Folklife Resources for Educators
Materials Related to Race discrimination
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A Singing Stream: A Black Family Chronicle - Curriculum Guides
Three curriculum guides to accompany the film “A Singing Stream: A Black Family Chronicle,” created by filmmaker Tom Davenport with Daniel Patterson and Allen Tullos in 1986. The 57-minute film, available as streaming video on folkstreams.net, traces the history of the Landis family of Granville County, North Carolina, over the lifetime of its oldest surviving member, 86-year-old Bertha Landis. In the film, her sons' gospel quartet, "The Golden Echoes" rehearses and performs during a Landis family reunion. Family members also describe their migration North, work, race relations, music, and family ties. The site includes a film study guide by Beverly Patterson for 8th and 9th grades that explores African American history, music, family life and culture, and film as a social and historical document. Also available is an intergenerational film discussion guide by Paddy Bowman that offers ideas for considering issues of Jim Crow segregation, voting rights, gospel music-making, and faith and resilience in African American families. In addition, the site includes a teaching guide for grades 10-12 by Paddy Bowman focusing on aspects of the film mentioned above plus background essays on gospel quartets, Bertha Landis, and Granville County, North Carolina.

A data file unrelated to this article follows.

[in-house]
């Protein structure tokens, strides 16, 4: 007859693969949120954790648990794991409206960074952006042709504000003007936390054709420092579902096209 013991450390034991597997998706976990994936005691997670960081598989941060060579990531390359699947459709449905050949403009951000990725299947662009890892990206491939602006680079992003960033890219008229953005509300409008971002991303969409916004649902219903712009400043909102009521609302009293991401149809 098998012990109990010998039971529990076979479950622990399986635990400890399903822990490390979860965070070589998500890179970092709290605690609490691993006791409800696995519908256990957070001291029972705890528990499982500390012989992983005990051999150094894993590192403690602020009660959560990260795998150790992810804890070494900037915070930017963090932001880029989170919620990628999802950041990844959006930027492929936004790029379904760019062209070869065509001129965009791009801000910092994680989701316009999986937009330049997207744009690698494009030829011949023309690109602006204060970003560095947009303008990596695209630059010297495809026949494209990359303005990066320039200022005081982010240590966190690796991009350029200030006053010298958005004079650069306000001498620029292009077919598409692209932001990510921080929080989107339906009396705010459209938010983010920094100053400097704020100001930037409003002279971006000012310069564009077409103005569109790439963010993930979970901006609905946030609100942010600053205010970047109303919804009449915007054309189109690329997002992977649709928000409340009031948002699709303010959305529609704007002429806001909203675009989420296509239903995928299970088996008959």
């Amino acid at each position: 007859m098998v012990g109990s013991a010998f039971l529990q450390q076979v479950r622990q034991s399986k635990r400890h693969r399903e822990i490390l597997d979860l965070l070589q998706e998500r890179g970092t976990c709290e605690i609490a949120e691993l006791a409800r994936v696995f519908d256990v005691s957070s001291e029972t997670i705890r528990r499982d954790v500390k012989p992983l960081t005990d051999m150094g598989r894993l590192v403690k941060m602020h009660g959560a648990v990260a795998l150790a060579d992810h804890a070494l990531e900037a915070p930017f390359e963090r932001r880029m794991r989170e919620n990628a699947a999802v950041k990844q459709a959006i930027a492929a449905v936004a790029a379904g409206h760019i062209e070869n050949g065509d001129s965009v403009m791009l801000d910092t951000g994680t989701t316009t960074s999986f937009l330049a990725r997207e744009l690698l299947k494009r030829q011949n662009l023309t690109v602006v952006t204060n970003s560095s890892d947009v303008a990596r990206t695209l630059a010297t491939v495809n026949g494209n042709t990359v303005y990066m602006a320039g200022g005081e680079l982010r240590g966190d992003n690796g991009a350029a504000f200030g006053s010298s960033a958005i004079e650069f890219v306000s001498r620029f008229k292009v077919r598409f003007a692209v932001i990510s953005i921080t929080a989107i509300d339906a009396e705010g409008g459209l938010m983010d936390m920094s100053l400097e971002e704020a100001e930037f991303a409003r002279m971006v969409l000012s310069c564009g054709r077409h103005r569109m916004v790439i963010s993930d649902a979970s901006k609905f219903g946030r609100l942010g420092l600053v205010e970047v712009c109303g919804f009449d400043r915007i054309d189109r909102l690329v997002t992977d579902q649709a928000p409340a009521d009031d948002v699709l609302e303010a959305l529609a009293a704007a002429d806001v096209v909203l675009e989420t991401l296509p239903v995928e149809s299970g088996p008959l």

|Grade Level: 6-8; 9-12; Undergraduate
||Curriculum: Art and Culture; History and Social Studies; Language Arts; Music; Performing Arts
|Resource Type: Activities; Lesson plans; Primary sources; Video recordings
|Subjects: African Americans; North Carolina--Social life and customs; Segregation; Civil rights; Family--History; Gospel music; Race relations; Oral history; Music; African American families; Ethnographic films; Family reunions; Educational films; Family--Folklore; Race discrimination
Geographic locations: North Carolina